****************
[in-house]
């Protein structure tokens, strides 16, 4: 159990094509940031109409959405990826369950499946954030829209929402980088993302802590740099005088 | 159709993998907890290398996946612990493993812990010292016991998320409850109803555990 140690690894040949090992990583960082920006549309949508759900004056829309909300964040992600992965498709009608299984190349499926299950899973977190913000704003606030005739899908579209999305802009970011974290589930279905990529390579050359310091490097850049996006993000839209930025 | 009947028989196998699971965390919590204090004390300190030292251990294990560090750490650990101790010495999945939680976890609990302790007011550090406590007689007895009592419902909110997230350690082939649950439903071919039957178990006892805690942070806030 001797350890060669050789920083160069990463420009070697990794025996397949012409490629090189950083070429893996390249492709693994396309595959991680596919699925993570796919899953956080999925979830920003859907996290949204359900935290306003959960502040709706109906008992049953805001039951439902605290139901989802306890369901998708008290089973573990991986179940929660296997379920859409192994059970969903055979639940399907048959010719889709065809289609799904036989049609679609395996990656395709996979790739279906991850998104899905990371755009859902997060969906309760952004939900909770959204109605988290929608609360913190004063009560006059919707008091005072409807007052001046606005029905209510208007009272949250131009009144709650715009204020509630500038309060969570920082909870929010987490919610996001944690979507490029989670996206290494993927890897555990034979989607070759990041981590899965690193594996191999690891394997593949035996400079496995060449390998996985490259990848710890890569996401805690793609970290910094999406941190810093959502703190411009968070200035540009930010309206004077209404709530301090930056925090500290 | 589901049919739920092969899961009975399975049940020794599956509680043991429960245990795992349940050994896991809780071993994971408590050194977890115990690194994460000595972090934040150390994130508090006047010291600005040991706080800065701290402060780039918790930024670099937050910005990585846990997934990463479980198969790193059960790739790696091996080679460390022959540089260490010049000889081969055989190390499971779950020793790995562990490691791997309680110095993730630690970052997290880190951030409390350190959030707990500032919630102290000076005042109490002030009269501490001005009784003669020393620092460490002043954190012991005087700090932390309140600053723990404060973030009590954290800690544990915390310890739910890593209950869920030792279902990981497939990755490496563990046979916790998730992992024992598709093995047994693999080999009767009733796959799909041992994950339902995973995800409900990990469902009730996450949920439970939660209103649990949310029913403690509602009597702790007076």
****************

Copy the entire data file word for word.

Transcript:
[in-house]
């Protein structure tokens, strides 16, 4: 159990094509940031109409959405990826369950499946954030829209929402980088993302802590740099005088 | 159709993998907890290398996946612990493993812990010292016991998320409850109803555990 140690690894040949090992990583960082920006549309949508759900004056829309909300964040992600992965498709009608299984190349499926299950899973977190913000704003606030005739899908579209999305802009970011974290589930279905990529390579050359310091490097850049996006993000839209930025 | 009947028989196998699971965390919590204090004390300190030292251990294990560090750490650990101790010495999945939680976890609990302790007011550090406590007689007895009592419902909110997230350690082939649950439903071919039957178990006892805690942070806030 001797350890060669050789920083160069990463420009070697990794025996397949012409490629090189950083070429893996390249492709693994396309595959991680596919699925993570796919899953956080999925979830920003859907996290949204359900935290306003959960502040709706109906008992049953805001039951439902605290139901989802306890369901998708008290089973573990991986179940929660296997379920859409192994059970969903055979639940399907048959010719889709065809289609799904036989049609679609395996990656395709996979790739279906991850998104899905990371755009859902997060969906309760952004939900909770959204109605988290929608609360913190004063009560006059919707008091005072409807007052001046606005029905209510208007009272949250131009009144709650715009204020509630500038309060969570920082909870929010987490919610996001944690979507490029989670996206290494993927890897555990034979989607070759990041981590899965690193594996191999690891394997593949035996400079496995060449390998996985490259990848710890890569996401805690793609970290910094999406941190810093959502703190411009968070200035540009930010309206004077209404709530301090930056925090500290 | 589901049919739920092969899961009975399975049940020794599956509680043991429960245990795992349940050994896991809780071993994971408590050194977890115990690194994460000595972090934040150390994130508090006047010291600005040991706080800065701290402060780039918790930024670099937050910005990585846990997934990463479980198969790193059960790739790696091996080679460390022959540089260490010049000889081969055989190390499971779950020793790995562990490691791997309680110095993730630690970052997290880190951030409390350190959030707990500032919630102290000076005042109490002030009269501490001005009784003669020393620092460490002043954190012991005087700090932390309140600053723990404060973030009590954290800690544990915390310890739910890593209950869920030792279902990981497939990755490496563990046979916790998730992992024992598709093995047994693999080999009767009733796959799909041992994950339902995973995800409900990990469902009730996450949920439970939660209103649990949310029913403690509602009597702790007076």